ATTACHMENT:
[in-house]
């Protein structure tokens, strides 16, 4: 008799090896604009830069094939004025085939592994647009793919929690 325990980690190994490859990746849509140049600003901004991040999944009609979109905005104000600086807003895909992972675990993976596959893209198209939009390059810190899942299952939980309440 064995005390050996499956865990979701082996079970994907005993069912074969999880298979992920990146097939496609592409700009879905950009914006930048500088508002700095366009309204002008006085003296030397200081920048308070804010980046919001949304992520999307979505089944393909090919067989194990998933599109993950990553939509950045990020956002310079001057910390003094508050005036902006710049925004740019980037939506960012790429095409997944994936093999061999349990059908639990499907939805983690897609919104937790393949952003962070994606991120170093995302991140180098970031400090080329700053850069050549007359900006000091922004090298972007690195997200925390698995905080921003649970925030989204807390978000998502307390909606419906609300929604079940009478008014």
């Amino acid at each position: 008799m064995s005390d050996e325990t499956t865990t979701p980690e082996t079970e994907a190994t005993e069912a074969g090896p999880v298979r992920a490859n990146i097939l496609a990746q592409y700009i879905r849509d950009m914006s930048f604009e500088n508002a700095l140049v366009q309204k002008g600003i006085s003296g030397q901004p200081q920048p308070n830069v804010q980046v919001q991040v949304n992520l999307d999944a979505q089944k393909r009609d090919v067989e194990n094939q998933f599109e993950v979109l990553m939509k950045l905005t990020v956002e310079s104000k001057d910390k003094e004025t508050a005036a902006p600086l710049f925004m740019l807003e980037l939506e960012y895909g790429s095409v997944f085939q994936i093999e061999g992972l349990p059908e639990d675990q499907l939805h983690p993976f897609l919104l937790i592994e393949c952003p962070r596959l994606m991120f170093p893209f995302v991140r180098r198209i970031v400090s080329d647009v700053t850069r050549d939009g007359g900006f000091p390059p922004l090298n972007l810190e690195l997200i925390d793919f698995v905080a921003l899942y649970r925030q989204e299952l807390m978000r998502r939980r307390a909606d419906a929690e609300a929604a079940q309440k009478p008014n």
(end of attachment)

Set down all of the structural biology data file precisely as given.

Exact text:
[in-house]
């Protein structure tokens, strides 16, 4: 008799090896604009830069094939004025085939592994647009793919929690 325990980690190994490859990746849509140049600003901004991040999944009609979109905005104000600086807003895909992972675990993976596959893209198209939009390059810190899942299952939980309440 064995005390050996499956865990979701082996079970994907005993069912074969999880298979992920990146097939496609592409700009879905950009914006930048500088508002700095366009309204002008006085003296030397200081920048308070804010980046919001949304992520999307979505089944393909090919067989194990998933599109993950990553939509950045990020956002310079001057910390003094508050005036902006710049925004740019980037939506960012790429095409997944994936093999061999349990059908639990499907939805983690897609919104937790393949952003962070994606991120170093995302991140180098970031400090080329700053850069050549007359900006000091922004090298972007690195997200925390698995905080921003649970925030989204807390978000998502307390909606419906609300929604079940009478008014």
């Amino acid at each position: 008799m064995s005390d050996e325990t499956t865990t979701p980690e082996t079970e994907a190994t005993e069912a074969g090896p999880v298979r992920a490859n990146i097939l496609a990746q592409y700009i879905r849509d950009m914006s930048f604009e500088n508002a700095l140049v366009q309204k002008g600003i006085s003296g030397q901004p200081q920048p308070n830069v804010q980046v919001q991040v949304n992520l999307d999944a979505q089944k393909r009609d090919v067989e194990n094939q998933f599109e993950v979109l990553m939509k950045l905005t990020v956002e310079s104000k001057d910390k003094e004025t508050a005036a902006p600086l710049f925004m740019l807003e980037l939506e960012y895909g790429s095409v997944f085939q994936i093999e061999g992972l349990p059908e639990d675990q499907l939805h983690p993976f897609l919104l937790i592994e393949c952003p962070r596959l994606m991120f170093p893209f995302v991140r180098r198209i970031v400090s080329d647009v700053t850069r050549d939009g007359g900006f000091p390059p922004l090298n972007l810190e690195l997200i925390d793919f698995v905080a921003l899942y649970r925030q989204e299952l807390m978000r998502r939980r307390a909606d419906a929690e609300a929604a079940q309440k009478p008014n």